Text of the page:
Furthermore, the Beatles' early bass player was not Paul McCartney but Stuart Sutcliffe, who by all accounts was the least talented performer of the band. Stu's lack of ability as a performer limited the band's repertoire. Howie Casey, saxophonist with the band Derry and the Seniors with whom Stuart played in Hamburg, said of the bassist, "All we could do with Stu was to play twelve-bar blues. He couldn’t venture out of that" (Sutcliffe page 88). If the Seniors couldn't play anything but 12 bar blues because of Stu's limited facility on bass, no doubt the Beatles couldn't either.
Even when Sutcliffe left the band and McCartney (a much more gifted musician) assumed the role of bassist, the Beatles' retained many 12 bar blues tunes in their repertoire, several of which wound up on Beatles records. As the band progressed and their musical abilities developed, however, their reliance on the formula decreased, replaced by their own unusual and strikingly original harmonic progressions. Certainly by 1967 the 12 bar blues was ancient history from the band' perspective. Referring to the orchestral passages in "A Day in the Life", Paul McCartney said, "It was very exciting to be doing that instead of twelve-bar blues" (Anthology page 247). (Odd that Paul would say that regarding 1967 when the previous year the Beatles released no songs whatsoever that incorporate the 12 bar blues.) During the three years from 1963 through 1965, the Beatles released 19 songs using the 12 bar blues or something comparable; during the five years from 1966 through 1970, only 8.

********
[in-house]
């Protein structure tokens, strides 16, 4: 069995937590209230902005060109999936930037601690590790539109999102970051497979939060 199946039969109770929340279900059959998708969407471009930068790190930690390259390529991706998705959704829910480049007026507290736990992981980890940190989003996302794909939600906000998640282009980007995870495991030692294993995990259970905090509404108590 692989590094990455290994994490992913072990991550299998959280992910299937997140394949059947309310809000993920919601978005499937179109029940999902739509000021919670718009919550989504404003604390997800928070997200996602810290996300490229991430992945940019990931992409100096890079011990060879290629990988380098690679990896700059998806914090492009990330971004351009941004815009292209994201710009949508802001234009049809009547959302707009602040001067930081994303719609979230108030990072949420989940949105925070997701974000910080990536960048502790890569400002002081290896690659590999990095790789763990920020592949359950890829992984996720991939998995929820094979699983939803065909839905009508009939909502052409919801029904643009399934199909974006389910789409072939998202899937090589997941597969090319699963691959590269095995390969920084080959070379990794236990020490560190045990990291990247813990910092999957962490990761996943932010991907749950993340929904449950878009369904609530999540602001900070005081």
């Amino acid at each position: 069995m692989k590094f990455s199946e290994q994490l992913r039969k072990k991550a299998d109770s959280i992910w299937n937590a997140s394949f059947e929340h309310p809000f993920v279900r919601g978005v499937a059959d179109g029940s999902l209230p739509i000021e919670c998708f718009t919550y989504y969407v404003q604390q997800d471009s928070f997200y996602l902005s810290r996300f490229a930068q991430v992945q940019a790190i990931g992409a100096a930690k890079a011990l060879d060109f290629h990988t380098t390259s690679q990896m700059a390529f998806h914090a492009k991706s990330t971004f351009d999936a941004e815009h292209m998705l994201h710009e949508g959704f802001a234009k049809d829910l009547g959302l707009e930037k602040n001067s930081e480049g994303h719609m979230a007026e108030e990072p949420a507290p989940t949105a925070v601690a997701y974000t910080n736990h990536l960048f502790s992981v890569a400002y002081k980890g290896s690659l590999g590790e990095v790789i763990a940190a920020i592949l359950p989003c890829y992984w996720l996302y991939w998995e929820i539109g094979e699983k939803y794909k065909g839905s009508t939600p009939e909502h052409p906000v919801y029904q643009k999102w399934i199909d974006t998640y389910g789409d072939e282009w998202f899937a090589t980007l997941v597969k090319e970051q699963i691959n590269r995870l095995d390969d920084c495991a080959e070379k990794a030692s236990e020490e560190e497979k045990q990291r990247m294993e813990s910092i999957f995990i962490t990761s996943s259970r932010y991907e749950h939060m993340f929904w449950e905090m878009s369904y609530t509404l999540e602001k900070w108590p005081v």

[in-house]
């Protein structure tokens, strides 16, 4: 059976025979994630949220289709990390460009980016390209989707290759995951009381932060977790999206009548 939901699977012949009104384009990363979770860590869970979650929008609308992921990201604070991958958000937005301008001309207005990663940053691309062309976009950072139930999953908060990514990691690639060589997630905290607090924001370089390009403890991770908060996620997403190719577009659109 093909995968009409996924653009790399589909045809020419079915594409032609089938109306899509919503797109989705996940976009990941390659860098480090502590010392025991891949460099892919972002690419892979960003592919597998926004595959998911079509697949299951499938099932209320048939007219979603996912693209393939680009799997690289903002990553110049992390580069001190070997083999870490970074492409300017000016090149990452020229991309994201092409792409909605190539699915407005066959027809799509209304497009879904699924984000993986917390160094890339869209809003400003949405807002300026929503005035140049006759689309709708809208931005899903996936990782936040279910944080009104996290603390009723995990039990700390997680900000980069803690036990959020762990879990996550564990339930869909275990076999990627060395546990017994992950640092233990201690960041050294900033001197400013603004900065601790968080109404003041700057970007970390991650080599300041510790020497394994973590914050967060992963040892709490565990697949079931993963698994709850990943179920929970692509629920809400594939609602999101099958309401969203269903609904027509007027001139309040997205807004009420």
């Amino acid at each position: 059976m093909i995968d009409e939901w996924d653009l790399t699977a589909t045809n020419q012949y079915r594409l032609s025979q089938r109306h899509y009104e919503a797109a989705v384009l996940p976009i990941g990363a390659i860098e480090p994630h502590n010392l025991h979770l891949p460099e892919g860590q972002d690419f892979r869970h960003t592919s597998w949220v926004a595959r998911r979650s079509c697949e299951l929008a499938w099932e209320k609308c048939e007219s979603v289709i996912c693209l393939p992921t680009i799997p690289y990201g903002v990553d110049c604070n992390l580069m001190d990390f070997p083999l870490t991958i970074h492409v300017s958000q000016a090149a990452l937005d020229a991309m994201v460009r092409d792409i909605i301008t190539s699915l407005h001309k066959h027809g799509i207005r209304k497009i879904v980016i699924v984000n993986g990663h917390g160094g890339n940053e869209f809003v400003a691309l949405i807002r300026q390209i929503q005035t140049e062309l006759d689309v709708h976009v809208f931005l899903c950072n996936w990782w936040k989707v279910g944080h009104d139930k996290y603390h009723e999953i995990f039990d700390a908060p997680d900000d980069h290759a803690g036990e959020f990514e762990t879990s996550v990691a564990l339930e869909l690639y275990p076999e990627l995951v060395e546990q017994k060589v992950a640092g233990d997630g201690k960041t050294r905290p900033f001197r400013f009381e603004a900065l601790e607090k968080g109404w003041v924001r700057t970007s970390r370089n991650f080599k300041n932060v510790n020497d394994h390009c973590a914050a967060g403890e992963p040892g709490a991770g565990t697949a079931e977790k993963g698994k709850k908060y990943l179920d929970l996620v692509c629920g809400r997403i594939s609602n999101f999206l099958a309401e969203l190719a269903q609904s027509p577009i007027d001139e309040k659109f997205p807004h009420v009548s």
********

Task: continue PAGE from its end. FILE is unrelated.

Beatles. The Beatles Anthology. Chronicle Books, San Francisco, CA, 2000.
Sutcliffe, Pauline and Douglas Thompson. The Beatles’ Shadow: Stuart Sutcliffe & His Lonely Hearts Club. Pan Books, an imprint of Pan Macmillan Ltd, London, UK, 2002.